This bill is essentially a $400 billion bribe, designed to buy votes in next year's election. At a time when it has become more obvious than ever that the Medicare program is destined to bankrupt the federal treasury, this bill features no structural reforms, no real means testing, and no economic logic.Well, I already pointed out that governance in America today means nothing much more than who benefits from the money funnel that we call the federal government. Whether Left or Right, whether Democrat or Republican, the only real questions of American government and governance are, "Who will be be the beneficiaries of government spending? How much shall we exact from the public for it, and by what means?"
It is, in fact, the purest sort of political thievery, taking the wages of the working poor (Medicare is the most regressive tax program in the federal budget) and giving them to a politically powerful bloc of voters, without regard to who among those voters needs or deserves a piece of this spectacularly unjust giveaway.
Now we know how they are answering the question: they take money from the demographic groups of people who vote less and give it to the groups who vote more. In America today, there is a direct correlation between age and voting. More older people vote, and vote more regularly, than younger people do.
The number one objective of every elected official is to be reelected. That's why both the Democrats and the Republicans want to buy seniors' votes with a prescription-drug plan.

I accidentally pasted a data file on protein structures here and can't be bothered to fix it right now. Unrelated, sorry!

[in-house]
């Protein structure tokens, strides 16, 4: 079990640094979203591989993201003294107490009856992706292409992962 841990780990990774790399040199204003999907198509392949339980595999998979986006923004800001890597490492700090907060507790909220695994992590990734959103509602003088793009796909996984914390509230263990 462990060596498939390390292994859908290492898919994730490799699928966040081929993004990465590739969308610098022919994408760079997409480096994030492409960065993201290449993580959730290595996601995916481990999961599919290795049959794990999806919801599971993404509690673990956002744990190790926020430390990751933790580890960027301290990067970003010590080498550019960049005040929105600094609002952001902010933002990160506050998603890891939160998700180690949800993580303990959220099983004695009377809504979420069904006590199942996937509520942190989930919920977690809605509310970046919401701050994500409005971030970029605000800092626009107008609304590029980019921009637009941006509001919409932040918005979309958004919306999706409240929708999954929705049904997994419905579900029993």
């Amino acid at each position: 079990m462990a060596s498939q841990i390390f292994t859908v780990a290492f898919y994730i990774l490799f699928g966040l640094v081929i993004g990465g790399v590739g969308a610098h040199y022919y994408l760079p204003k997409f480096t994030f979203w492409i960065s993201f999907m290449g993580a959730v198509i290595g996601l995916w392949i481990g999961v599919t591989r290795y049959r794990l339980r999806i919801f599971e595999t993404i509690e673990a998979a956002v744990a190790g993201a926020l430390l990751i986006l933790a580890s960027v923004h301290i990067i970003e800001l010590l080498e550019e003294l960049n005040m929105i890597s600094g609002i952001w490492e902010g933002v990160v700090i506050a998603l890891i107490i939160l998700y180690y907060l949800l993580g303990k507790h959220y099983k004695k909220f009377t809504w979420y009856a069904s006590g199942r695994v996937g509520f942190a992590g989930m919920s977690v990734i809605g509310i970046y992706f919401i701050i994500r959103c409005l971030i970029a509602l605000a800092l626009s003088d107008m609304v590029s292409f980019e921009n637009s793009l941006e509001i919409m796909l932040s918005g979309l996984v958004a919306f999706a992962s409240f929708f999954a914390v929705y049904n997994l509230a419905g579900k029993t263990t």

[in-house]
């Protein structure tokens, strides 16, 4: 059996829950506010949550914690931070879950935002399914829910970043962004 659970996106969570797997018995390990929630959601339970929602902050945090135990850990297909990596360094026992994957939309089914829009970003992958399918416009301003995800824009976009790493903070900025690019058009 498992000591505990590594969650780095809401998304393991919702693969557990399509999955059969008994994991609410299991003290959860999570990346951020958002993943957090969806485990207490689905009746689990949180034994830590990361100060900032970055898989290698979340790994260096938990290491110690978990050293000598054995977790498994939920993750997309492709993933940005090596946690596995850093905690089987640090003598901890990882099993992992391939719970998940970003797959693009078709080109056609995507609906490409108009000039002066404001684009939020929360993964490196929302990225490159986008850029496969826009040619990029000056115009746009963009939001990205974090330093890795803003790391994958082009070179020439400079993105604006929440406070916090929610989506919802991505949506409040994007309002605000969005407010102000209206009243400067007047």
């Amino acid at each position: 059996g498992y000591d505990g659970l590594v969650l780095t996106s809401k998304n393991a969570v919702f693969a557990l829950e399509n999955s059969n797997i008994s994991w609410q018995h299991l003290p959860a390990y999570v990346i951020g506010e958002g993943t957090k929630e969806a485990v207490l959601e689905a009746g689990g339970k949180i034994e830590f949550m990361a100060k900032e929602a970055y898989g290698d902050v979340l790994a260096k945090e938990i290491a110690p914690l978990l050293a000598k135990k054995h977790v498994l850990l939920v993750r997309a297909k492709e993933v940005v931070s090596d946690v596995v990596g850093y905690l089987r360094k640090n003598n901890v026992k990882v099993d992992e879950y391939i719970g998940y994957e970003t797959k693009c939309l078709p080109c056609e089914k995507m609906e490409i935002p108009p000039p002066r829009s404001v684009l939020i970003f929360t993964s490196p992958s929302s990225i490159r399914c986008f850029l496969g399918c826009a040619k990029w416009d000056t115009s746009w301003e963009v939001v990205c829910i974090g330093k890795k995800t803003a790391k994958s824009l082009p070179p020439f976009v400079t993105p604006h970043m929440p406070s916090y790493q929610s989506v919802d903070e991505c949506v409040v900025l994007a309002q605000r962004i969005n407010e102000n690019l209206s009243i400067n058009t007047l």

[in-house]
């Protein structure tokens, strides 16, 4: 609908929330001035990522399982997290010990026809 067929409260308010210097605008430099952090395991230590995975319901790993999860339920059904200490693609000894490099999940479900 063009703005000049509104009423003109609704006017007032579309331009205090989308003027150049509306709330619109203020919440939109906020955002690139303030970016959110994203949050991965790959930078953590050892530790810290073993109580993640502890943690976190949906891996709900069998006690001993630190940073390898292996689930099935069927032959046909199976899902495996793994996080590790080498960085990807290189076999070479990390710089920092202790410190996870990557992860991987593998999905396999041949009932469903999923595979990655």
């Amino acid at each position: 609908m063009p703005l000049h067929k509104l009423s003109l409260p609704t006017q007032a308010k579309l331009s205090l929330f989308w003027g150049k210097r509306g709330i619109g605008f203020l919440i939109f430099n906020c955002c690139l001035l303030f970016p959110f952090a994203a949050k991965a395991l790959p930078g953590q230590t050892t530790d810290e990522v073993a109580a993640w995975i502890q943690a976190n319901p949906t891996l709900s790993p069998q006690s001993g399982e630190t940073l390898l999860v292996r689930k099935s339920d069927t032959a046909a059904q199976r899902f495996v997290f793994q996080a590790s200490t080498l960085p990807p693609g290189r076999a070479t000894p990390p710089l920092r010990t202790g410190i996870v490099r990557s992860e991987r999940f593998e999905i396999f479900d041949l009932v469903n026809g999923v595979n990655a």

Update: Steven Antler points out that the drug plan won't actually help many seniors, and the ones it doers help, it won't help a whole lot (via Bill Hobbs).
This is, of course, the usual Congressional shell game. They tell a chosen constituency of the great things they are doing for them, make huge political hay out of how compassionate and caring they are, and then it finally sinks in that what was actually done was not all that much. Both parties do this. The only real difference is that the Democrats do it with money more than the Republicans, who tend to do it with legislation or, just as commonly, empty symbolic gestures such as the constitutional amendment to forbid burning the flag (don't get me started on that stupidity). But both will use your money to buy someone else's votes, quite readily.
If you read the details of the bill in the WashTimes piece, you can see why it's probably more a con game than real aid:
Under the Senate bill, a senior would pay $275 annually and then would have to pay only 50 percent of drug costs up to $4,500. Seniors then would have to cover their full costs until about $5,800, when Medicare would cover 90 percent of costs. . . ."We're from the government, and we're here to help you."
Under the House measure, seniors would pay a $250 annual deductible and 20 percent of drug costs up to $2,000, at which point they'd be on their own until their total out-of-pocket costs reach $3,700. Medicare then would pay all drug bills.
However, the House bill institutes a "means test" under which seniors with incomes above $60,000 would have to pick up some of their drug bills beyond the catastrophic level.